Hurricane Michael closes ports, shuts down oil drilling with landfall imminent
- Hurricane Michael, a Category 4 storm, is expected to make landfall Wednesday afternoon near Pensacola, Florida.
- The U.S. Coast Guard has set condition Zulu at the port of Pensacola, Florida, meaning gale-force winds are imminent and the port is closed. The Gulf Intracoastal Waterway west of Perdido Pass and ports in Gulfport, Mississippi, Mobile, Alabama, and Pascagoula, Mississippi, were all declared at condition Yankee on Tuesday, meaning no new traffic is being accepted. The ports of Savannah, Georgia, and Charleston, South Carolina are at port condition X-Ray and the port of Wilmington, North Carolina remains at condition Whiskey.
- After drenching the Florida panhandle, Michael is expected to move Northeast toward Georgia and the Carolinas, where some ports and warehouses are still recovering from Hurricane Florence.
The Coast Guard's port conditions determine when ports close ahead of a major storm
|Whiskey||Gale force winds are expected to arrive at the port within 72 hours.||Port remains open to all commercial traffic.|
|X-Ray||Gale force winds are expected within 48 hours.||Port remains open to all commercial traffic.|
|Yankee||Gale force winds predicted within 24 hours||Vessels seeking to depart must arrange immediate departure.|
|Zulu||Gale force winds within 12 hours.||The port is closed.|
SOURCE: Trade Winds
Hurricane Michael may well be the most intense hurricane that the northern Gulf Coast has seen in a century, said Florida Governor Rick Scott in a press conference Wednesday morning. President Donald Trump authorized a state of emergency for Florida Tuesday.
Beyond Florida's shores, the proximity of Michael's predicted path threatens large sections of the energy supply chain in the Gulf. Energy companies evacuated 13 oil platforms in the Gulf of Mexico Monday, representing roughly one fifth of U.S. production, according to Reuters. Five drilling rigs were also moved to safety. Platts reported the storm is causing some volatility in oil prices.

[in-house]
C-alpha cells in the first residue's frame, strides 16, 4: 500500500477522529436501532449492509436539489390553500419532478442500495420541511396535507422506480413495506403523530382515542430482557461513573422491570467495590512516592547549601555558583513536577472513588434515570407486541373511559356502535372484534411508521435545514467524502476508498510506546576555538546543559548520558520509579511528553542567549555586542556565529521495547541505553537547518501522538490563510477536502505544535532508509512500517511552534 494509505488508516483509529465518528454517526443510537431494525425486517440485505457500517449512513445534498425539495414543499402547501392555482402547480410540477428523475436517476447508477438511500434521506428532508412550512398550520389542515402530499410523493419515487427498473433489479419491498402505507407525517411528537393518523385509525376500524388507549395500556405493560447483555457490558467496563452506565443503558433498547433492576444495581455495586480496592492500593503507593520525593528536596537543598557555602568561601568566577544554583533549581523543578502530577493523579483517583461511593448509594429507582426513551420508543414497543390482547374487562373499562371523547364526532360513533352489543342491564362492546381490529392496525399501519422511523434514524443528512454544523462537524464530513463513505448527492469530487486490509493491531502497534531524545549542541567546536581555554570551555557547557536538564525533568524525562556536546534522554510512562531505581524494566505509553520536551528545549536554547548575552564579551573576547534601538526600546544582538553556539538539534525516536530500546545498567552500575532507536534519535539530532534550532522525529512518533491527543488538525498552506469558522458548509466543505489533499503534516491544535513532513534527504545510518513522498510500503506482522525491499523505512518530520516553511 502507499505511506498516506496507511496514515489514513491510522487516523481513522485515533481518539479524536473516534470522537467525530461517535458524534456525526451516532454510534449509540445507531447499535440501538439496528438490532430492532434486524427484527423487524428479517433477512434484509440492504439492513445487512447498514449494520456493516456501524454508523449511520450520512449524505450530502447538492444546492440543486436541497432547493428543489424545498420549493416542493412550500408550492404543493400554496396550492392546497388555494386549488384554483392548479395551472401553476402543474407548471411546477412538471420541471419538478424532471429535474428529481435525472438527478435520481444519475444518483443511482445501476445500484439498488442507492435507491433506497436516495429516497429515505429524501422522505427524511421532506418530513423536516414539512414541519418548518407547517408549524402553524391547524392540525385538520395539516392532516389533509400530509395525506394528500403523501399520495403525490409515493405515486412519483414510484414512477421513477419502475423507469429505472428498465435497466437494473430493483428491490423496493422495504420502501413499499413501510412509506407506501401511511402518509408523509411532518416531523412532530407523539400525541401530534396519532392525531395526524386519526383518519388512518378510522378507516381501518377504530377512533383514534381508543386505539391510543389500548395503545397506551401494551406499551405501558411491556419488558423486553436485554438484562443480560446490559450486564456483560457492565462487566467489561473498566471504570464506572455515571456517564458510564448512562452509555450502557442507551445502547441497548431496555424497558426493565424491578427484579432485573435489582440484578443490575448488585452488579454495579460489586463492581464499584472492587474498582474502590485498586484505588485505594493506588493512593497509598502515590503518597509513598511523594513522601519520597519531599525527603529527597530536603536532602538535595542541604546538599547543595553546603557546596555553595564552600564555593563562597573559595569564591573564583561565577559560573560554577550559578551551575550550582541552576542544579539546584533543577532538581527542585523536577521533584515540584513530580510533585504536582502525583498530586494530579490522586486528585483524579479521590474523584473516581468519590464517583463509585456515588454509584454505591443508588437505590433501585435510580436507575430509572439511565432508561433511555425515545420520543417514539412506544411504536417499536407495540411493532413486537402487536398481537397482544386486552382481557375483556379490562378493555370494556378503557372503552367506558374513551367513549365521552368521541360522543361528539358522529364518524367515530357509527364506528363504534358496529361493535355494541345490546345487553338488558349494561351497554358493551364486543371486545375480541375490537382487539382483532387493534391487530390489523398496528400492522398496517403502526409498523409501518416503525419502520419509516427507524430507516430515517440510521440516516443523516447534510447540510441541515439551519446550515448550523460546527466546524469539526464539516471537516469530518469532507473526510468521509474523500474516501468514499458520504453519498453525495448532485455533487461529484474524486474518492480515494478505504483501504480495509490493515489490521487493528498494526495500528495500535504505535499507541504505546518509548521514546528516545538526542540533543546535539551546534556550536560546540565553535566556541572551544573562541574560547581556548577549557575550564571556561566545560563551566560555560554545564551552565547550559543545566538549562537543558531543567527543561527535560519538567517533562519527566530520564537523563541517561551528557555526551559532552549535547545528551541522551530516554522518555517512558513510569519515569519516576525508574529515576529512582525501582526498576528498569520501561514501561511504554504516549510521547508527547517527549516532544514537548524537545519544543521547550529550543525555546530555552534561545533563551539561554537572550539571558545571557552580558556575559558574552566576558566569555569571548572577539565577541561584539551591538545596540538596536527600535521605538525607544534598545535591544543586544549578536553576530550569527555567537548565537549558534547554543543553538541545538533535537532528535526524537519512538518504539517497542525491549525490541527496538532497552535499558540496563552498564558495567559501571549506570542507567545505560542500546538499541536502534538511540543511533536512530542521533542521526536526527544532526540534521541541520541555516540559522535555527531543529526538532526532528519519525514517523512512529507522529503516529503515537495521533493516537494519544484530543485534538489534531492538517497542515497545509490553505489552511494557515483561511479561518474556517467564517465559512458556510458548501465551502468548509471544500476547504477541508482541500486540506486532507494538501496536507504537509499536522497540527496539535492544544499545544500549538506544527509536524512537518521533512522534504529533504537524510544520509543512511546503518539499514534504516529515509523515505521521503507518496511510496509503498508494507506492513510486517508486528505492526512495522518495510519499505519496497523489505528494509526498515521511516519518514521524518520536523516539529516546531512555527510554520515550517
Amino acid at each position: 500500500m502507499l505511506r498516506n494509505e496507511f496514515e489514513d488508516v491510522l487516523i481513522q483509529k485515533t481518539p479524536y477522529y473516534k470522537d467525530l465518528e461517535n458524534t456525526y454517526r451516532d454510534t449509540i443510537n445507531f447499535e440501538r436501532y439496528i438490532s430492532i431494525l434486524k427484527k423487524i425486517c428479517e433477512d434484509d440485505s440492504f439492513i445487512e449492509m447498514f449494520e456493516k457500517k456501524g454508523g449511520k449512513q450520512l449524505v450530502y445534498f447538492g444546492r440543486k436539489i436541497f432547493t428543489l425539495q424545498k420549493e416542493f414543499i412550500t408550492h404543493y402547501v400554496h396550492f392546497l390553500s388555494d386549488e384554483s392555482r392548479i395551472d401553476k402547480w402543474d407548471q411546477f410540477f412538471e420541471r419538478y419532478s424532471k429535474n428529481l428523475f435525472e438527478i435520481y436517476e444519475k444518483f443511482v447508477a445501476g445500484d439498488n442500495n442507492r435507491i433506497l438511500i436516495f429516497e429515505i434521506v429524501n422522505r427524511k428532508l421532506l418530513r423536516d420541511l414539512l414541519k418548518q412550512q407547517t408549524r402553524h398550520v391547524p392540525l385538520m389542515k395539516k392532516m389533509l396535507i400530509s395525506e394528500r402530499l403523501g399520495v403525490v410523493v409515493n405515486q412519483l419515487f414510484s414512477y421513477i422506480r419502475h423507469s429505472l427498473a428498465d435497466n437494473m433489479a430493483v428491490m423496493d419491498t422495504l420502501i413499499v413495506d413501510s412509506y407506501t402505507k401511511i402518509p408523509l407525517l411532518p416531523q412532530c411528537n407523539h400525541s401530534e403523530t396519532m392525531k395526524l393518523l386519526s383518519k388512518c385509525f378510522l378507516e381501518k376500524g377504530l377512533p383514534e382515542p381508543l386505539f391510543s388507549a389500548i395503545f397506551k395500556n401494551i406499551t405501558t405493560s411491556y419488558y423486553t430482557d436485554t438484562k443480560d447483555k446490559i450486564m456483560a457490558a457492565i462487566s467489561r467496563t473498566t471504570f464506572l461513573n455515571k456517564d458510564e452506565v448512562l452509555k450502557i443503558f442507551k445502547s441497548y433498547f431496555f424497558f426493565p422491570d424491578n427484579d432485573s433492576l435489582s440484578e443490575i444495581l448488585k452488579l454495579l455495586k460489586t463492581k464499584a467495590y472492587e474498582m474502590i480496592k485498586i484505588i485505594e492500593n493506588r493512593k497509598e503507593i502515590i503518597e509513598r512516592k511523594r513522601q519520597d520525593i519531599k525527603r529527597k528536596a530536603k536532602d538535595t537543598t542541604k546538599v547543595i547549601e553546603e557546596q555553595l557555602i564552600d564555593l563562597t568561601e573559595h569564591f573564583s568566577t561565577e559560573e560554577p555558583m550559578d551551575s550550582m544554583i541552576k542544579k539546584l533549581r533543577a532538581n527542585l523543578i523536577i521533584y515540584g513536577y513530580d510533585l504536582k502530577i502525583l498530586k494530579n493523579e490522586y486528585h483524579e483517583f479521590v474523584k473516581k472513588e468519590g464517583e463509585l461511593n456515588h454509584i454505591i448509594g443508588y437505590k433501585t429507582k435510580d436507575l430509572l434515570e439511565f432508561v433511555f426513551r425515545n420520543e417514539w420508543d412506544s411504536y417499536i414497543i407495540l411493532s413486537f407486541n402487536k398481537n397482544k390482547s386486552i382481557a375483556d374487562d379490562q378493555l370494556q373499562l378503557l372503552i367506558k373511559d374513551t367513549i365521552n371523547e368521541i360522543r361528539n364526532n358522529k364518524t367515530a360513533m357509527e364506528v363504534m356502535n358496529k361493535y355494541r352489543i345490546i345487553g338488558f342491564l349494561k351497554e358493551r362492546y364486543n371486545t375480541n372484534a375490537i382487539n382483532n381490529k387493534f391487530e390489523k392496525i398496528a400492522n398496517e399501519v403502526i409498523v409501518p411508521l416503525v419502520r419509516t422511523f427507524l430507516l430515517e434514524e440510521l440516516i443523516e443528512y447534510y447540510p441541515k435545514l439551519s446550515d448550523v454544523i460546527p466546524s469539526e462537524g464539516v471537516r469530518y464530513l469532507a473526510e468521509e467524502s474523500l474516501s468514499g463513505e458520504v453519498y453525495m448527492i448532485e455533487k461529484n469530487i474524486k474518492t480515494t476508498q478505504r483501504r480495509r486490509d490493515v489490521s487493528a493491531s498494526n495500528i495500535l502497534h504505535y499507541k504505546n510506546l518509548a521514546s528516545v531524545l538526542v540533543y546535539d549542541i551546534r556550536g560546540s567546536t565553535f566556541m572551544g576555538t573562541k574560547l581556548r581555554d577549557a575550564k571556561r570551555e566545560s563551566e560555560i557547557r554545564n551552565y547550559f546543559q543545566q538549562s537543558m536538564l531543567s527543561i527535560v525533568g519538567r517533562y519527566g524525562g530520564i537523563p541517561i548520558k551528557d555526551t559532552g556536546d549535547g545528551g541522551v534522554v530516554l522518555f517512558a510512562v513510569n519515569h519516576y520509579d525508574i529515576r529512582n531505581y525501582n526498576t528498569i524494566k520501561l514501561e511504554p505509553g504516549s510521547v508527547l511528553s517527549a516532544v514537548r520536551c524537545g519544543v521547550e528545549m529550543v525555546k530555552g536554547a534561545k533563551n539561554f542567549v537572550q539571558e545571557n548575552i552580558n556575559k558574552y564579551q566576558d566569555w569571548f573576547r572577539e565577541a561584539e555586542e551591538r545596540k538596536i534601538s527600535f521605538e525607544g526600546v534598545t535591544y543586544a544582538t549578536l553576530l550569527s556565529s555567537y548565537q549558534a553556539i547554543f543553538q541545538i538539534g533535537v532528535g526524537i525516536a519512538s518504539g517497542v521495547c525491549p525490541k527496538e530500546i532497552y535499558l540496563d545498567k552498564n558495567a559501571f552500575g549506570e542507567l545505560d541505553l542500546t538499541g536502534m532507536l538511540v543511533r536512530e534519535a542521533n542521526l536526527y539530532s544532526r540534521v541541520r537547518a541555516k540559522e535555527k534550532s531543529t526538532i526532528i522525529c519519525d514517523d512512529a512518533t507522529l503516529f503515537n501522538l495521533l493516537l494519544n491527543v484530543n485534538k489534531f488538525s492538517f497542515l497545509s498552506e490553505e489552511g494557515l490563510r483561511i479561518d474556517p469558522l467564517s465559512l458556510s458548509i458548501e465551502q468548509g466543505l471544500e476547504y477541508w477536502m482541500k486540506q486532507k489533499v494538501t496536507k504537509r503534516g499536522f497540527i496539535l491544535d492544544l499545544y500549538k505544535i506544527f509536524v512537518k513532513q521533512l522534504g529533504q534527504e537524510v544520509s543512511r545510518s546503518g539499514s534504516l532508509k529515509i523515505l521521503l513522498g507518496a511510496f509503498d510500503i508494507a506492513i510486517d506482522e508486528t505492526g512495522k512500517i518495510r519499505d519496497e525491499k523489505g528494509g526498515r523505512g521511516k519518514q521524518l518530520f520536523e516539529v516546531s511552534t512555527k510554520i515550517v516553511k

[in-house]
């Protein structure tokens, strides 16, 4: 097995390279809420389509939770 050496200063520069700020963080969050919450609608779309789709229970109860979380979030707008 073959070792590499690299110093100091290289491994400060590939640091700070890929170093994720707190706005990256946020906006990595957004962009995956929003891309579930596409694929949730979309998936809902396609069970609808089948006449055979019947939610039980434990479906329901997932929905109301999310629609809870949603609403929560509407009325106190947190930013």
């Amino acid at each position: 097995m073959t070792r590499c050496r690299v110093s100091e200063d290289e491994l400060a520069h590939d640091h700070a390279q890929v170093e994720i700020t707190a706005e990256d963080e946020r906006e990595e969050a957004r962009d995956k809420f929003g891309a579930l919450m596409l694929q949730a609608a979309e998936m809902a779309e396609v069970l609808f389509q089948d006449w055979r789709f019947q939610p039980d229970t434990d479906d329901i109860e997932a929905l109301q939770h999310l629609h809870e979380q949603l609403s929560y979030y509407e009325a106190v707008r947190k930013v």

"We are also thankfully not seeing any widespread fuel shortages or outages," said Scott. "The state emergency response team has been holding regular calls with the fuel industry and ports in Florida to ensure they can get gas to all areas safely."
While Florida's larger more easterly ports look to be out of the storm's direct path, the Port of Pensacola will almost certainly see substantial damage from the expected nine to 13-foot storm surge. The rest of the Gulf Coast can expect a storm surge of two to six feet.
Scott described the response ready to go into affected areas after the storm moves in: 1,000 search and rescue personnel, 3,500 national guard, 135 fish and wildlife officers, 100 state troopers from the Florida highway patrol with 300 more available are on call to begin the response.
"Engineering plans are being developed to rebuild vital areas of highway. We will work around the clock to make sure that roads and bridges reopen as quickly as possible," said Scott.
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